Do estate agents lose interest if your property takes longer than 2 weeks to sell?

According to a survey of home sellers by online estate agents, high street agents may have an attention span only slightly longer than that of a goldfish.

Warren Lewis
24th November 2015

According to a survey of home sellers by online estate agents, high street agents may have an attention span only slightly longer than that of a goldfish.

The survey found that after just two weeks agents lose interest in a property if it hasn’t received any offers. polled more than 2,000 UK sellers, who have sold a property in the past 12 months, to ask them what they thought of the service they received from the estate agent who sold their property. Half (50%) of respondents felt the estate agent’s commitment to sell their property dropped off considerably after the initial couple of weeks of marketing, and by the second week they felt they were already having to chase the estate agent for updates.

Sellers were also asked about the price their agent put their property on the market. It is not uncommon for high street estate agents to promise an unrealistic sale price to get sellers signed up, only for the agent to quickly recommend a price drop once the property is marketed.

More than half (51%) of those sellers polled revealed that their estate agent suggested they drop the asking price soon after marketing their property.

Even the quality of viewings lined up by agents were questioned by sellers, with more than a fifth (21%) of those polled of the view that at least half of the people that came round to see their property were time wasters with no intention of ever making an offer.

That figure rose considerably in London and Wales with four out of ten sellers convinced that 50% or more were time wasters. More than a quarter of sellers (27%) polled said that their estate agent only secured one offer for their property.

In terms of the service offered by estate agents, although almost half (49%) of sellers rated agents at least 8 out of 10 for the quality of service they received, just over four out of ten (42%) said they didn’t think the estate agent was worth the fees they paid, and almost three out of ten (28%) said they didn’t think their agent tried hard enough to sell their property, With photography playing an important role in attracting potential buyers, and with most people starting their property search on portals such as Rightmove and Zoopla, photography is more important than ever to stand out from the crowd.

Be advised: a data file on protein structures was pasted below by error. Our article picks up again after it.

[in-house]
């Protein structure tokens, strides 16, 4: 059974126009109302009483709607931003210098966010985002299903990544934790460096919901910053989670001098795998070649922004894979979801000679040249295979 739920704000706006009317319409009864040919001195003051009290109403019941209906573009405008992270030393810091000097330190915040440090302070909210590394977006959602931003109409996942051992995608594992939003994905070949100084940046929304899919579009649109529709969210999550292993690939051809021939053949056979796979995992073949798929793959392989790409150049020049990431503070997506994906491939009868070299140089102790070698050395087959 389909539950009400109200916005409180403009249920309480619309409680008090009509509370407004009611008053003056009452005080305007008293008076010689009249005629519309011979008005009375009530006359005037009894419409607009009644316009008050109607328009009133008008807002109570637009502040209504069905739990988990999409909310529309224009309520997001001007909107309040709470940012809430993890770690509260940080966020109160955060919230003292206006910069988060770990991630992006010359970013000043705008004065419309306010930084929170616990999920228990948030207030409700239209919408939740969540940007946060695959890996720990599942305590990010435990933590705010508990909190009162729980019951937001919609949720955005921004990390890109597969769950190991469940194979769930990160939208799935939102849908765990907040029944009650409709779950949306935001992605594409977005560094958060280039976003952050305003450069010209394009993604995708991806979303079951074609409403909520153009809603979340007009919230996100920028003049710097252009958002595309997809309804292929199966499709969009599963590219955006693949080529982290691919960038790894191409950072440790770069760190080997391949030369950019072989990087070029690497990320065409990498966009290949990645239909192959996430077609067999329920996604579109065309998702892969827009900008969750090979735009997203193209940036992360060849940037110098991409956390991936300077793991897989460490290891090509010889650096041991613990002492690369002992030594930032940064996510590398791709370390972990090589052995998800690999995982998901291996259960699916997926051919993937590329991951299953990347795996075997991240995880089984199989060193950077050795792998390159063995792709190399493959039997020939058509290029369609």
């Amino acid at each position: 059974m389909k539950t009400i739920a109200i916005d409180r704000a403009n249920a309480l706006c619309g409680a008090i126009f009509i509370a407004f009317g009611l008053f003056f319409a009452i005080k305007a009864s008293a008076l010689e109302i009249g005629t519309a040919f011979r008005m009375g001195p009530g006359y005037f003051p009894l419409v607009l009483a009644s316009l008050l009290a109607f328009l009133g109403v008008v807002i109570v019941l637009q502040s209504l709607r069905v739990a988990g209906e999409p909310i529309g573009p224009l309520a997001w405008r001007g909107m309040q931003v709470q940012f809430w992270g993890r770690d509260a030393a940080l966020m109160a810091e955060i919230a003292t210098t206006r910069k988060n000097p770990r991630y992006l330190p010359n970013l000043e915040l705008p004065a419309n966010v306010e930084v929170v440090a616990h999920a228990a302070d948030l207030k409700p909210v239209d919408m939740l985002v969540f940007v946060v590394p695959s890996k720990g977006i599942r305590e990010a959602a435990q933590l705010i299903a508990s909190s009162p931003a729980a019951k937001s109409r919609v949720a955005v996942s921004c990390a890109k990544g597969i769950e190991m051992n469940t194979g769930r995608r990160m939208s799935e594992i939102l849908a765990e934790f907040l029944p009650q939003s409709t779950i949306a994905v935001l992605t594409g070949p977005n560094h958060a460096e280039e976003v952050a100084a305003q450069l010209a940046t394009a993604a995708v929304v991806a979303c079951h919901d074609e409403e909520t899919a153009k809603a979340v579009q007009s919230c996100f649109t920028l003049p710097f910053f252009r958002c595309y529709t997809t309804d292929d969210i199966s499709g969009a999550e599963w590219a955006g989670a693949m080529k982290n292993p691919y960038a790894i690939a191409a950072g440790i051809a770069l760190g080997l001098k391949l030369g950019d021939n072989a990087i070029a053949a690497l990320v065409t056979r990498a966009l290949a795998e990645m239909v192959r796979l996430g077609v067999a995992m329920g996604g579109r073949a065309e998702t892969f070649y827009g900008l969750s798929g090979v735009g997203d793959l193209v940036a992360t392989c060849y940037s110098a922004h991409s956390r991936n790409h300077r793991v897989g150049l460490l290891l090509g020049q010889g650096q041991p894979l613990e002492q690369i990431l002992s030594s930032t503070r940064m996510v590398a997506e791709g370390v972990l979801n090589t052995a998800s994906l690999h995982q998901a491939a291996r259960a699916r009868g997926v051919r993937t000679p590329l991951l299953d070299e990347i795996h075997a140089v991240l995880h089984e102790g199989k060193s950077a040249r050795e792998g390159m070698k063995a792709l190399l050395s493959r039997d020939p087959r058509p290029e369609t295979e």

But when sellers were asked to rate the quality of photography used by their agent, almost a third (31%) rated it 6 out of 10 or less.
And the idea that the estate agent needs a high street presence is simply no longer the case, with the internet playing a much more significant role. And when sellers were asked if they ever visited their agent, fewer than a quarter (23%) said they had been into see their agent in person.

Alex Gosling, CEO of online estate agents comments: “It will be a concern to home sellers how quickly agents lose interest in their property. The problem is that agents only receive their commission once a property is sold, so they need to secure an offer quickly. Once they have you signed up, their interest in your property can wane rapidly if an offer doesn’t materialize.

Sellers shouldn’t feel under pressure, but often do, to lower the price to attract a buyer, especially when viewings dry up. And the agent is in a much stronger position to suggest dropping the price, when the seller is tied into a contract.

It’s important to make sure you your agent clearly explains how they are going to market your property, and not just in the first couple of weeks, but until your property secures an offer. Ask your agent for a weekly update, and clear feedback, whether positive or negative, on what people have said after each viewing, if an offer hasn’t been forthcoming.”

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